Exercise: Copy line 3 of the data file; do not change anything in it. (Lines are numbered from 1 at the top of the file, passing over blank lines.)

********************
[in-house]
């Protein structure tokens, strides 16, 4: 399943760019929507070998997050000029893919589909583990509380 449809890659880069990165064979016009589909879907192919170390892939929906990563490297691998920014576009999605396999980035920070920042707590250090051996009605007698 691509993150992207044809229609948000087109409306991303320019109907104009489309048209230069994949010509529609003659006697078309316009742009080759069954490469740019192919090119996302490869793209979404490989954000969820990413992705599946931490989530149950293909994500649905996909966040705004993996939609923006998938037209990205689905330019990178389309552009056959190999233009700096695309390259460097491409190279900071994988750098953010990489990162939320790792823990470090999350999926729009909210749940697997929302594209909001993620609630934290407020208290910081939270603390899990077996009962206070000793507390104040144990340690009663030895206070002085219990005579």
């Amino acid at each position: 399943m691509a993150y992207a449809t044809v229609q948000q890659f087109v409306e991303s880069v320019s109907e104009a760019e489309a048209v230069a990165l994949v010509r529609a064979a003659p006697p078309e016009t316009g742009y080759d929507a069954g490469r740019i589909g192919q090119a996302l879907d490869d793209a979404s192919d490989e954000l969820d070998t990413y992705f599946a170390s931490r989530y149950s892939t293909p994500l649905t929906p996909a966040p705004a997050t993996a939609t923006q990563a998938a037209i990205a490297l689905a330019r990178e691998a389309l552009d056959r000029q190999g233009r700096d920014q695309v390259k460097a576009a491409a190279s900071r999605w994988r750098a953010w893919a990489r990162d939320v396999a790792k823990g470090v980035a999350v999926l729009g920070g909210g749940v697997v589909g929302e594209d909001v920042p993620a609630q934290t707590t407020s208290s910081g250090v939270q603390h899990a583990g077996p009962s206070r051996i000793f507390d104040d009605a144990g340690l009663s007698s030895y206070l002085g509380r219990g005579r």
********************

């Amino acid at each position: 399943m691509a993150y992207a449809t044809v229609q948000q890659f087109v409306e991303s880069v320019s109907e104009a760019e489309a048209v230069a990165l994949v010509r529609a064979a003659p006697p078309e016009t316009g742009y080759d929507a069954g490469r740019i589909g192919q090119a996302l879907d490869d793209a979404s192919d490989e954000l969820d070998t990413y992705f599946a170390s931490r989530y149950s892939t293909p994500l649905t929906p996909a966040p705004a997050t993996a939609t923006q990563a998938a037209i990205a490297l689905a330019r990178e691998a389309l552009d056959r000029q190999g233009r700096d920014q695309v390259k460097a576009a491409a190279s900071r999605w994988r750098a953010w893919a990489r990162d939320v396999a790792k823990g470090v980035a999350v999926l729009g920070g909210g749940v697997v589909g929302e594209d909001v920042p993620a609630q934290t707590t407020s208290s910081g250090v939270q603390h899990a583990g077996p009962s206070r051996i000793f507390d104040d009605a144990g340690l009663s007698s030895y206070l002085g509380r219990g005579r």